Anyone with even a moderate background in science has heard of Charles Darwin and his theory of evolution. Since the publishing of his book On the Origin of Species by Means of Natural Selection in 1859, Darwin’s ideas have been debated by everyone from scientists to theologians to ordinary lay-people. Today, though there is still severe opposition, evolution is regarded as fact by most of the scientific community and Darwin’s book remains one of the most influential ever written.
Its influence has even extended into realms other than biology and science. An entire method of looking at and interpreting society has come into being partly from the ideas of Darwin. This methodology is known as social darwinism. One can trace the roots of this idea all the way back to the time of Darwin and his contemporaries, and proponents of the theory remain strong even today. Social darwinism has shown its influence in many ways throughout history and is seen to be just as controversial as Darwinian evolution.
The theory of social darwinism was first introduced to the public in “A Theory of Population, Deduced from the General Law of Animal Fertility”, an article by Herbert Spencer published in 1852. This work preceded the publishing of Darwin’s book by seven years, and “given the timing, it is curious that Darwin’s theory was not labeled ‘natural Spencerism’ instead of Spencer’s theory being labeled ‘social Darwinism.’” Spencer’s article, though mainly focused on biology and the ways in which animal populations develop, does include an inkling of the social ideas he would later more fully examine. His main theory of population deals with survival of the fittest, a phrase he coins in this article. During his examination of the topic, Spencer associates races of humans with species of animals in the evolutionary struggle.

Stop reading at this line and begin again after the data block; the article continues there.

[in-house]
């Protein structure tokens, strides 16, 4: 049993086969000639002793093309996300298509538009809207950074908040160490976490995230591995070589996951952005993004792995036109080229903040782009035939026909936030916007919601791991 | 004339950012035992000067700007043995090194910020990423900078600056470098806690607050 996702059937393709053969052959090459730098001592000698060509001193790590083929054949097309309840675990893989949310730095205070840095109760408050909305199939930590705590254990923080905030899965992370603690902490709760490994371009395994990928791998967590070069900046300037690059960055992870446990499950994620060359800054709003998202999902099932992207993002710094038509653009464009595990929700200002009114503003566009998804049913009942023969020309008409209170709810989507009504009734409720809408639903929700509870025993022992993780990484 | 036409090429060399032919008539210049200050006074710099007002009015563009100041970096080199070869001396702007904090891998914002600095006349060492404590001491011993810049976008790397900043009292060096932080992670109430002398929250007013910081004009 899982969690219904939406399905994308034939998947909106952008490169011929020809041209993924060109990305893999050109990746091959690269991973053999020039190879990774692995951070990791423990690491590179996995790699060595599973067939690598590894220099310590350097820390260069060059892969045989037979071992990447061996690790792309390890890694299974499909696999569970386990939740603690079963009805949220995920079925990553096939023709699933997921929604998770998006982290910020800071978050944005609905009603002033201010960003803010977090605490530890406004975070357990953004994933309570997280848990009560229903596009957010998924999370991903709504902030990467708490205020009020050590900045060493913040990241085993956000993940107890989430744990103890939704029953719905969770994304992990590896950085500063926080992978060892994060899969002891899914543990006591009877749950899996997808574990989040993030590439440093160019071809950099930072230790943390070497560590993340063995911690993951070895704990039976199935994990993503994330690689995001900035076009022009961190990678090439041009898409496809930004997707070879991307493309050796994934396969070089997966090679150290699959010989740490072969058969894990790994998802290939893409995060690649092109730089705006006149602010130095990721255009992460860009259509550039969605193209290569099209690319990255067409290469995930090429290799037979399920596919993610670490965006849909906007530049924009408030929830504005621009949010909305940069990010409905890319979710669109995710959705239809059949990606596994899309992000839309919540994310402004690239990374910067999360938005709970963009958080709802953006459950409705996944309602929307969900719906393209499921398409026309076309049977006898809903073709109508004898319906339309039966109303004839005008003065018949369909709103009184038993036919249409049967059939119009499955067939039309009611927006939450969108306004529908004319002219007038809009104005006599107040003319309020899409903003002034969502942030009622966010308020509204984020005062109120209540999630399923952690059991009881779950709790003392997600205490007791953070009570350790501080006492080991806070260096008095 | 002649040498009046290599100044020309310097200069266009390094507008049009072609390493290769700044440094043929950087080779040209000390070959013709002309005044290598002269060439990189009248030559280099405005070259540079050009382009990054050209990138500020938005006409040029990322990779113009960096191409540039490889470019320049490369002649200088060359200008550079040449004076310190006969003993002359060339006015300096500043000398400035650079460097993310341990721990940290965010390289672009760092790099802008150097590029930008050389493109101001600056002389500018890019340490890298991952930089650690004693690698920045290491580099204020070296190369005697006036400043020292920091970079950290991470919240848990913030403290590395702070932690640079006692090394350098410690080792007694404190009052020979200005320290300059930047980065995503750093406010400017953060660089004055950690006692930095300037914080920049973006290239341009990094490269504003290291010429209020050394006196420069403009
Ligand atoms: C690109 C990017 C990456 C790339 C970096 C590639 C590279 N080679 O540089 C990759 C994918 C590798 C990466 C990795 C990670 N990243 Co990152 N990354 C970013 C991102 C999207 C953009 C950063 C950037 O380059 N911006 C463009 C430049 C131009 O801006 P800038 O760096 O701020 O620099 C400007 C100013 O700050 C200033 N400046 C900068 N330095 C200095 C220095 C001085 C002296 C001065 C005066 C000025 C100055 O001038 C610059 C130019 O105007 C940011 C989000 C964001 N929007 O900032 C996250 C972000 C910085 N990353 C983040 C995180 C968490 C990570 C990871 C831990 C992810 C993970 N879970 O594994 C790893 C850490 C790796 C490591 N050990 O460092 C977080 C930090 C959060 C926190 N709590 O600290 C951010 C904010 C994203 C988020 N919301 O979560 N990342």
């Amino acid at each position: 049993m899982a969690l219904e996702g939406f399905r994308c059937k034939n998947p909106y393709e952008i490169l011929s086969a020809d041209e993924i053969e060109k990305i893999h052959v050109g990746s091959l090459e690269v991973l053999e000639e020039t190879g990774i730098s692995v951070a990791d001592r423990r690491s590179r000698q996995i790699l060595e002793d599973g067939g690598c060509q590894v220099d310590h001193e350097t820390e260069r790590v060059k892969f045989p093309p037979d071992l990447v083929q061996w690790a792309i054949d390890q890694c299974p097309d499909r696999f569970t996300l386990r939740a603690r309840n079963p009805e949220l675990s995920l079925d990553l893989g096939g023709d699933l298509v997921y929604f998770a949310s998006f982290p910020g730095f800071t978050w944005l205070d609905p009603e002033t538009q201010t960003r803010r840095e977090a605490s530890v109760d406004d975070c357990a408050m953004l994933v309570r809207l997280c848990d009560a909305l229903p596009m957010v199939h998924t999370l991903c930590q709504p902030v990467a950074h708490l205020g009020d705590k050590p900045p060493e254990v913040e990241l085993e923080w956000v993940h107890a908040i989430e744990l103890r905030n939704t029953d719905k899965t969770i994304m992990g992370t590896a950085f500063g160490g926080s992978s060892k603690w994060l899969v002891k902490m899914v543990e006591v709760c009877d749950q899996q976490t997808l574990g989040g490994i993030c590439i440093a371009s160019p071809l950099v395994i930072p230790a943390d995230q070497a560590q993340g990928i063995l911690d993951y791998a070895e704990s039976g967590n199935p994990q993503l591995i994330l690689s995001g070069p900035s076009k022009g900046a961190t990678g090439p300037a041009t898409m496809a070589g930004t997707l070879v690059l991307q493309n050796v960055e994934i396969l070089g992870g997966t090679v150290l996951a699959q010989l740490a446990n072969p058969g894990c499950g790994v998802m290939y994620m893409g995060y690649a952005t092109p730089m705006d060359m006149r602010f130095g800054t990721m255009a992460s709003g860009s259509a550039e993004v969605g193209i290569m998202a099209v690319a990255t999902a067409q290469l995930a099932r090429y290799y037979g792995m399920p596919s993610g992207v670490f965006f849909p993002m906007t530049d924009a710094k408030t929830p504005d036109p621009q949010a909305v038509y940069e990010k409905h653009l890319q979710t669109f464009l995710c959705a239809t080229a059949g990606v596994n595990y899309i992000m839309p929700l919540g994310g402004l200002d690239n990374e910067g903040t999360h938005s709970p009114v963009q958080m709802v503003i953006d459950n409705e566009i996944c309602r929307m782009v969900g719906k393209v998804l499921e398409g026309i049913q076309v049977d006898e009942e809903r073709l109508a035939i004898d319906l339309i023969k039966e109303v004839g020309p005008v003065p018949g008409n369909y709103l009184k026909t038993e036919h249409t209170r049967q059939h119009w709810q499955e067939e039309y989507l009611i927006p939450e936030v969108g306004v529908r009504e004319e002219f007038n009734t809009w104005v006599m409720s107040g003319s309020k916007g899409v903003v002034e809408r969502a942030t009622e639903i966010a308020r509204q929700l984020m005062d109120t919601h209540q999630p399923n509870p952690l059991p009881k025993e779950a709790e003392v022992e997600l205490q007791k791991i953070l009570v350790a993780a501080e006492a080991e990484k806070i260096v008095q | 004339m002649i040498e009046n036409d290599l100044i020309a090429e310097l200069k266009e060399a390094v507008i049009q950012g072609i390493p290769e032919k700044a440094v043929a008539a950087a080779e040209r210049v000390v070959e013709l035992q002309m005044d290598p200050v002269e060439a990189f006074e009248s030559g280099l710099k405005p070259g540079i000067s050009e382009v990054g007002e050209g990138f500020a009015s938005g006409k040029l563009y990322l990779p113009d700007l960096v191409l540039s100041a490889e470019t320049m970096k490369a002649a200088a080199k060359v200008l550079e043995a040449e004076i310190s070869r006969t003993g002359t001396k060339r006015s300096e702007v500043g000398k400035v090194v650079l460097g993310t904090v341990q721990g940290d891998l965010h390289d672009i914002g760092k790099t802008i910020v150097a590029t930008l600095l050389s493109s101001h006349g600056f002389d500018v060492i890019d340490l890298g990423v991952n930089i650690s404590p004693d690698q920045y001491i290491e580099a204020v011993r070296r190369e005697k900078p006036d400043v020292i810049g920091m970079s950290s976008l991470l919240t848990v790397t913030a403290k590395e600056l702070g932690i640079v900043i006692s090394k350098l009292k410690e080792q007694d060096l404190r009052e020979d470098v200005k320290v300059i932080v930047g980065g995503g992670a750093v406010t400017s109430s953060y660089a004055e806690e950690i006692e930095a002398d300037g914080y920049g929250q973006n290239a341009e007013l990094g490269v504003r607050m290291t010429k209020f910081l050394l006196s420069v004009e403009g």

“Nature secures each...advance by a succession of trials, which are perpetually repeated, and cannot fail to be repeated, until success is achieved. All mankind in turn subject themselves more or less to the discipline described; they either may or may not advance under it; but, in the nature of things, only those who do advance under it eventually survive. For, necessarily, families and races whom this increasing difficulty of getting a living which excess of fertility entails, does not stimulate to improvements in production - that is, to greater mental activity - are on the high road to extinction; and must ultimately be supplanted by those whom the pressure does so stimulate.”
Here, the basis of Spencer’s social darwinism is seen. Those humans who are less intelligent or prosperous are weeded out by the evolution of society.
Spencer elaborates on societal evolution in his book Social Statics. As society evolves, it is always striving for the ideal. “So long as society is let alone, its various structures will go on developing in due subordination to...